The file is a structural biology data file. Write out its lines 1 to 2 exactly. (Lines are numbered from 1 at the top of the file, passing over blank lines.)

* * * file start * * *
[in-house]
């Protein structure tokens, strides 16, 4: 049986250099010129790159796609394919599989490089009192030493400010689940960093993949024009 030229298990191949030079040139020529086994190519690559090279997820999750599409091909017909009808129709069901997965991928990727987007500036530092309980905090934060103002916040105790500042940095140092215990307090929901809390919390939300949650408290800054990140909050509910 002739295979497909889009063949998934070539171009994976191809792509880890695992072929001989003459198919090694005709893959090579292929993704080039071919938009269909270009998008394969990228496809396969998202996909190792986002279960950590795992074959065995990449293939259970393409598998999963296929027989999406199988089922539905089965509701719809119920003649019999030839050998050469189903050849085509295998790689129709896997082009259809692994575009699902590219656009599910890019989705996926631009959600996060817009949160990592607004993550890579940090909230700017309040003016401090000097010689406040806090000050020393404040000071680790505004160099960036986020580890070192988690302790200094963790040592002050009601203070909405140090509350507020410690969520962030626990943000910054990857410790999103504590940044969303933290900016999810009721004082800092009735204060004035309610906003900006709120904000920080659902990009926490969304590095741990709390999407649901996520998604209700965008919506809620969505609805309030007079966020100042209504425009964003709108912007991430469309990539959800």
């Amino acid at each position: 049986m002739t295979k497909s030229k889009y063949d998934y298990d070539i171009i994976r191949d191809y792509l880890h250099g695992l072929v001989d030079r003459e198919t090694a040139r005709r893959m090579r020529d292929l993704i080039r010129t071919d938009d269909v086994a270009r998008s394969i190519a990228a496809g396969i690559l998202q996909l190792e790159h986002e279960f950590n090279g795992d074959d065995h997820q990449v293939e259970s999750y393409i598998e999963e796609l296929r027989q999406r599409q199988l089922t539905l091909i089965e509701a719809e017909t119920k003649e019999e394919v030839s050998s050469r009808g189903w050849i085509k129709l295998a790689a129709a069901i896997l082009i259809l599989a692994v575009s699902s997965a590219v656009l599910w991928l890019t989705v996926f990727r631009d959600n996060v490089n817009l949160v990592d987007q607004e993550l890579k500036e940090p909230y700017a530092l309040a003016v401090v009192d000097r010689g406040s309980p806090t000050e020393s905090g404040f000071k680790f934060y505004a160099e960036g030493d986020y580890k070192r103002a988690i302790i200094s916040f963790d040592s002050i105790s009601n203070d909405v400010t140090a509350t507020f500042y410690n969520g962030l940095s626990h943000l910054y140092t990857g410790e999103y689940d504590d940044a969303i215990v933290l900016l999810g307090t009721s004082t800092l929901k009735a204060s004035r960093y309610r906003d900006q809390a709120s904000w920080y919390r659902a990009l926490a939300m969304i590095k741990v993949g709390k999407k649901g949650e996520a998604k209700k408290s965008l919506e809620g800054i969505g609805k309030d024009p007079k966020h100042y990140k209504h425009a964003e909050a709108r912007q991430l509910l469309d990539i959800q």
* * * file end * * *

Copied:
[in-house]
């Protein structure tokens, strides 16, 4: 049986250099010129790159796609394919599989490089009192030493400010689940960093993949024009 030229298990191949030079040139020529086994190519690559090279997820999750599409091909017909009808129709069901997965991928990727987007500036530092309980905090934060103002916040105790500042940095140092215990307090929901809390919390939300949650408290800054990140909050509910 002739295979497909889009063949998934070539171009994976191809792509880890695992072929001989003459198919090694005709893959090579292929993704080039071919938009269909270009998008394969990228496809396969998202996909190792986002279960950590795992074959065995990449293939259970393409598998999963296929027989999406199988089922539905089965509701719809119920003649019999030839050998050469189903050849085509295998790689129709896997082009259809692994575009699902590219656009599910890019989705996926631009959600996060817009949160990592607004993550890579940090909230700017309040003016401090000097010689406040806090000050020393404040000071680790505004160099960036986020580890070192988690302790200094963790040592002050009601203070909405140090509350507020410690969520962030626990943000910054990857410790999103504590940044969303933290900016999810009721004082800092009735204060004035309610906003900006709120904000920080659902990009926490969304590095741990709390999407649901996520998604209700965008919506809620969505609805309030007079966020100042209504425009964003709108912007991430469309990539959800």